Editors' ChoiceTraumatic Brain Injury

Exploring the Link Between Traumatic Brain Injury and Dementia

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Science Translational Medicine  05 Nov 2014:
Vol. 6, Issue 261, pp. 261ec191
DOI: 10.1126/scitranslmed.aaa1532

The literature contains conflicting evidence about the effect of traumatic brain injury (TBI) on the risk of subsequent dementia. Gardner et al. now report the results of a carefully designed experiment that avoids a previous experimental problem: Patients with TBI also have characteristics that increase their risk for dementia. To get around this confounder, the authors compared patients with TBI to a particularly appropriate control group: patients with trauma but not TBI (nonbrain trauma). Patients (55 years and older) were included if they had a diagnosis of TBI or nonbrain trauma during an emergency department or inpatient visit in 2005 or 2006. The authors hypothesized that the risk for a dementia diagnosis in a subsequent visit would increase with age and TBI severity, after controlling for confounders.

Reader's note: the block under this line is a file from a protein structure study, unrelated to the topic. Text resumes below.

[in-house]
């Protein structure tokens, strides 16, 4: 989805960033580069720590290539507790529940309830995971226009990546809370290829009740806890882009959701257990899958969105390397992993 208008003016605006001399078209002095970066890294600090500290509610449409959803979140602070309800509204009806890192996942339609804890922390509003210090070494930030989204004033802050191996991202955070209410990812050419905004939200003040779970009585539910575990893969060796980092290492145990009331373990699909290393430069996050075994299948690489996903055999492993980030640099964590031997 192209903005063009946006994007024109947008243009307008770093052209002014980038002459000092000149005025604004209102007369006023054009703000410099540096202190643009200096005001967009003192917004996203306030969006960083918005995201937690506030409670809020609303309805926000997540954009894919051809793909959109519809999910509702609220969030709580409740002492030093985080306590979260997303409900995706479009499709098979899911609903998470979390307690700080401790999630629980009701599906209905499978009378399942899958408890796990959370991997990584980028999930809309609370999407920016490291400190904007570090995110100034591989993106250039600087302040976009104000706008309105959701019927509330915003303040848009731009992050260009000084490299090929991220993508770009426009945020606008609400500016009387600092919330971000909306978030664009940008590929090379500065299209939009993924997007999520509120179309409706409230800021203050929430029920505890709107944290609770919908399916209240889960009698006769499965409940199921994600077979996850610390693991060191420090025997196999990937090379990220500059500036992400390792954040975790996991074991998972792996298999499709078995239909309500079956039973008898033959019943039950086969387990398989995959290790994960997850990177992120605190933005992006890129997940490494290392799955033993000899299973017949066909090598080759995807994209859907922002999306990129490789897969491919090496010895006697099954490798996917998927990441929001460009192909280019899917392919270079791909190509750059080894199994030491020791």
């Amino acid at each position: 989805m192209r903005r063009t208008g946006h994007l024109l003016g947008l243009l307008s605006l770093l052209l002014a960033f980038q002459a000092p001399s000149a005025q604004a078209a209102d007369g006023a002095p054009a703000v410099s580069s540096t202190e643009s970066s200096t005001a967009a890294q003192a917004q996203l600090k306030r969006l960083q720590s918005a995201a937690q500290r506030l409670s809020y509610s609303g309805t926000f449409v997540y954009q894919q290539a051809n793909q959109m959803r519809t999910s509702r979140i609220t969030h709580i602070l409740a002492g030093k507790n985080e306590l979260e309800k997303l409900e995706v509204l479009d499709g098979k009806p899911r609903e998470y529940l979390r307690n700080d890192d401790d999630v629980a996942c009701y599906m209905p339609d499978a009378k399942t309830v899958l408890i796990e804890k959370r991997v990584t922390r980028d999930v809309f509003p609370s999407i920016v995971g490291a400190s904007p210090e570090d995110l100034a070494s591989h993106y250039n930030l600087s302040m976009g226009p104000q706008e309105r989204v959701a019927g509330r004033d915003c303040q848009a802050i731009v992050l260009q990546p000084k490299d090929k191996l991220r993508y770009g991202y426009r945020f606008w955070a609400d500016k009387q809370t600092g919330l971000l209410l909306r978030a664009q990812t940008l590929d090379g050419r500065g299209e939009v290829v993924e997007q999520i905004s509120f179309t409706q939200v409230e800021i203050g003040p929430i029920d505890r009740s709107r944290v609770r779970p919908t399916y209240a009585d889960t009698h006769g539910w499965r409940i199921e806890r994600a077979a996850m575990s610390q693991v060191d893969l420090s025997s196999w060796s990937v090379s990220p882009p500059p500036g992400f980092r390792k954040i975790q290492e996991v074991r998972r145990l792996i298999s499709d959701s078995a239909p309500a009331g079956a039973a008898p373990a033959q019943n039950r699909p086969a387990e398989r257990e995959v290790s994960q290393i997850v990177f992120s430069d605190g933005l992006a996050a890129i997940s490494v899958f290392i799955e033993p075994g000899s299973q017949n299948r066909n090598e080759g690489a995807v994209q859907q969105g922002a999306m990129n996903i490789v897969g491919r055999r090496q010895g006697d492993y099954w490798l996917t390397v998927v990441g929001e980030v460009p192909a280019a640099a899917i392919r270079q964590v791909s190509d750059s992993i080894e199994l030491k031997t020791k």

Approximately 30% of the 164,661 trauma patients had TBI. A total of 10,971 (6.7%) patients were diagnosed with dementia during the follow-up period. They found that TBI was in fact associated with a dementia diagnosis, with a hazard ratio of 1.26 (95% confidence interval 1.21 to 1.31). (Moderate to severe TBI was associated with increased risk of dementia across all ages, while mild TBI was associated with increased risk only in patients aged 65 to 74 years.)

Although this study used a retrospective design and an administrative database with limited clinical data, these results are the most suggestive to date that experiencing TBI predisposes at least some people to dementia.

R. C. Gardner et al., Dementia risk after traumatic brain injury vs nonbrain trauma: The role of age and severity. JAMA Neurol. 10.1001/jamaneurol.2014.2668 (2014). [Full Text]

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